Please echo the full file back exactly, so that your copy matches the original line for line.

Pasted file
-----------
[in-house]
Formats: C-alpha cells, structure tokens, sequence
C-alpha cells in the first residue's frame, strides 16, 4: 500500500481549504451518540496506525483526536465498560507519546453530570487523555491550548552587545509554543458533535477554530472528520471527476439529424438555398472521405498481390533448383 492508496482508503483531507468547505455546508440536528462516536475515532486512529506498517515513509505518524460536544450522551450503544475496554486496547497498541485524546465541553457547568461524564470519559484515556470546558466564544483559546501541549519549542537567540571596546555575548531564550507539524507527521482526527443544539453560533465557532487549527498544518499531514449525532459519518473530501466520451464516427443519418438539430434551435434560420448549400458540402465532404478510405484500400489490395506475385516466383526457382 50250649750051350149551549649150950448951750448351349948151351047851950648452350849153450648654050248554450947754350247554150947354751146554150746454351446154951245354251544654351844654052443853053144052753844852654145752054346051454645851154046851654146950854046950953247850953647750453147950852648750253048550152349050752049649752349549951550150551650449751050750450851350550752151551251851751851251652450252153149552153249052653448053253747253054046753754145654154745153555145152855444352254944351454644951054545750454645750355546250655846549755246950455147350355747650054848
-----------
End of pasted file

[in-house]
Formats: C-alpha cells, structure tokens, sequence
C-alpha cells in the first residue's frame, strides 16, 4: 500500500481549504451518540496506525483526536465498560507519546453530570487523555491550548552587545509554543458533535477554530472528520471527476439529424438555398472521405498481390533448383 492508496482508503483531507468547505455546508440536528462516536475515532486512529506498517515513509505518524460536544450522551450503544475496554486496547497498541485524546465541553457547568461524564470519559484515556470546558466564544483559546501541549519549542537567540571596546555575548531564550507539524507527521482526527443544539453560533465557532487549527498544518499531514449525532459519518473530501466520451464516427443519418438539430434551435434560420448549400458540402465532404478510405484500400489490395506475385516466383526457382 50250649750051350149551549649150950448951750448351349948151351047851950648452350849153450648654050248554450947754350247554150947354751146554150746454351446154951245354251544654351844654052443853053144052753844852654145752054346051454645851154046851654146950854046950953247850953647750453147950852648750253048550152349050752049649752349549951550150551650449751050750450851350550752151551251851751851251652450252153149552153249052653448053253747253054046753754145654154745153555145152855444352254944351454644951054545750454645750355546250655846549755246950455147350355747650054848